Matter of Hilton v Hilton

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Matter of Hilton v Hilton 2019 NY Slip Op 04572 Decided on June 7, 2019 Appellate Division, Fourth Department Published by New York State Law Reporting Bureau pursuant to Judiciary Law ยง 431. This opinion is uncorrected and subject to revision before publication in the Official Reports.

Decided on June 7, 2019 SUPREME COURT OF THE STATE OF NEW YORK Appellate Division, Fourth Judicial Department
PRESENT: WHALEN, P.J., SMITH, CARNI, CURRAN, AND TROUTMAN, JJ.
554 CAF 17-01418

[*1]IN THE MATTER OF JAMES HILTON AND ETHEL HILTON, PETITIONERS-RESPONDENTS,

v

KYLE HILTON, RESPONDENT-RESPONDENT, AND COURTNEY CIRELLO, RESPONDENT-APPELLANT.



D.J. & J.A. CIRANDO, PLLC, SYRACUSE (REBECCA L. KONST OF COUNSEL), FOR RESPONDENT-APPELLANT.

DAVIS LAW OFFICE PLLC, OSWEGO (STEPHANIE N. DAVIS OF COUNSEL), FOR RESPONDENT-RESPONDENT.

JOHN W. SPRING, JR., PHOENIX, ATTORNEY FOR THE CHILD.



Appeal from an order of the Family Court, Oswego County (Thomas Benedetto, R.), entered July 27, 2017 in a proceeding pursuant to Family Court Act article 6. The order, among other things, awarded petitioners shared legal custody of the subject child with respondent Courtney Cirello and granted petitioners physical custody of the subject child.

It is hereby ORDERED that the order so appealed from is unanimously reversed on the law without costs and the matter is remitted to Family Court, Oswego County, for a hearing on the petition filed July 13, 2016.

Memorandum: In this proceeding pursuant to Family Court Act article 6, respondent mother appeals from an order that, among other things, granted the petition of the nonparent petitioners by awarding shared legal custody of the subject child to petitioners and the mother and granting physical custody of the child to petitioners. Petitioners are the parents of the child's putative father. They sought custody of the subject child, alleging that the mother no longer resided in New York and had left the child with them for nearly a year without significant contact. The mother returned to New York and was incarcerated here shortly after the petition was filed. Thereafter, Family Court issued a temporary custody order on the mother's consent, granting temporary physical custody of the child to petitioners. After the mother's release from prison, the order was amended to grant the mother supervised visitation with the child. At a subsequent court appearance scheduled to address the status of that visitation as well as a pending paternity petition, which the mother failed to attend, the court found the mother in default and granted the custody petition over the objection of the mother's counsel.

Initially, we agree with the mother that the court erred in entering a final custody order upon the mother's "default" based on her failure to attend the scheduled appearance to review visitation and the pending paternity proceeding. Where, as here, "a party fails to appear [in court on a scheduled date] but is represented by counsel, the order is not one entered upon the default of the aggrieved party and appeal is not precluded" (Matter of Pollard v Pollard, 63 AD3d 1628, 1628 [4th Dept 2009] [internal quotation marks omitted]; see Matter of David A.A. v Maryann A., 41 AD3d 1300, 1300 [4th Dept 2007]; Matter of Sales v Gisendaner, 272 AD2d 997, 997 [4th Dept 2000]). We further agree with the mother that the court erred in granting the petition without holding a hearing to determine whether petitioners have established the existence of extraordinary circumstances and, if so, to evaluate the child's best interests. "A parent's right to be heard on a matter of child custody is fundamental and not to be disregarded absent a convincing showing of waiver' " (Sales, 272 AD2d at 997; see generally Matter of Kendra M., 175 AD2d 657, 658 [4th Dept 1991]). Moreover, "[i]t is well established that, as between a [*2]parent and a nonparent, the parent has a superior right to custody that cannot be denied unless the nonparent establishes that the parent has relinquished that right because of surrender, abandonment, persisting neglect, unfitness or other like extraordinary circumstances" (Matter of Katherine D. v Lawrence D., 32 AD3d 1350, 1351 [4th Dept 2006], lv denied 7 NY3d 717 [2006] [internal quotation marks omitted]) and further establishes that an award of custody to the nonparent is in the best interests of the child (see Matter of Griffin v Griffin, 117 AD3d 1570, 1570-1571 [4th Dept 2014]). "The burden of proving extraordinary circumstances rests on the nonparent, and the mere existence of a prior consent order of custody in favor of the nonparent is not sufficient to demonstrate extraordinary circumstances" (Matter of Mercado v Mercado, 64 AD3d 951, 952 [3d Dept 2009]). Inasmuch as the court erred in depriving the mother of custody without conducting the requisite evidentiary hearing (see Griffin, 117 AD3d at 1571), we reverse and remit the matter to Family Court for a hearing on the custody petition. We note that, pending determination of the petition, the order entered October 25, 2016, granting temporary custody of the child to petitioners, as amended by the order entered May 18, 2017, remains in effect.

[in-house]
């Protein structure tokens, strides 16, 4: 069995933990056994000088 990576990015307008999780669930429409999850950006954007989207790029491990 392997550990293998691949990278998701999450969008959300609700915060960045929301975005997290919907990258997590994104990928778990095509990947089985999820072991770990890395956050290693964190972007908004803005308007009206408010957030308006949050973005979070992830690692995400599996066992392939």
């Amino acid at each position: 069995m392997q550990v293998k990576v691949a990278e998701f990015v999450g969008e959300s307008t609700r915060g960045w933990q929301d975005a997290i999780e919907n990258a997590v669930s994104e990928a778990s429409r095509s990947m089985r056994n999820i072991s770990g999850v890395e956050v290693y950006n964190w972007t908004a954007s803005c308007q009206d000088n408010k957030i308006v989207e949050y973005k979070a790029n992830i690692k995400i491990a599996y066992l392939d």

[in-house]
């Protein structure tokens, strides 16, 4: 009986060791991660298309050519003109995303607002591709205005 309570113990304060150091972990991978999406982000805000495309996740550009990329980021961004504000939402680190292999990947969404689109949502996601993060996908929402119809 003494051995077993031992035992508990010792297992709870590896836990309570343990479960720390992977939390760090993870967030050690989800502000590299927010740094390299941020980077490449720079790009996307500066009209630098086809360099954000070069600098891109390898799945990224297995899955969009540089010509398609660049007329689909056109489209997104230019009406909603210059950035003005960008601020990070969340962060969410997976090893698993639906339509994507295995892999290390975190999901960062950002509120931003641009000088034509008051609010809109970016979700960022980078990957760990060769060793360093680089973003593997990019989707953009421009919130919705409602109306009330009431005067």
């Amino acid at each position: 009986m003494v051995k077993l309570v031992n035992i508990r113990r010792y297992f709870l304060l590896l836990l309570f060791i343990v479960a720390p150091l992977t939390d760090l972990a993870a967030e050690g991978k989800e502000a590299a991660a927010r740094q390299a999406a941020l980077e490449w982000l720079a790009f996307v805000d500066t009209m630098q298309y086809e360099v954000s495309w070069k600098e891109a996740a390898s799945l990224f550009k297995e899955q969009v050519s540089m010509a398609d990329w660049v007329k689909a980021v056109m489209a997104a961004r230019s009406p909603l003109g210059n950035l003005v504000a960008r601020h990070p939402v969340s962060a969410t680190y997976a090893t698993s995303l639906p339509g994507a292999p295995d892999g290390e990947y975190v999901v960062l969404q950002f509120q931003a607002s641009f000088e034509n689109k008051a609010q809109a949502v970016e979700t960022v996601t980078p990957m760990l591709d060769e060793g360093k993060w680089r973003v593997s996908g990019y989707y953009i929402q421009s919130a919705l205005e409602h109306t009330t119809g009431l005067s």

Entered: June 7, 2019

Mark W. Bennett

Clerk of the Court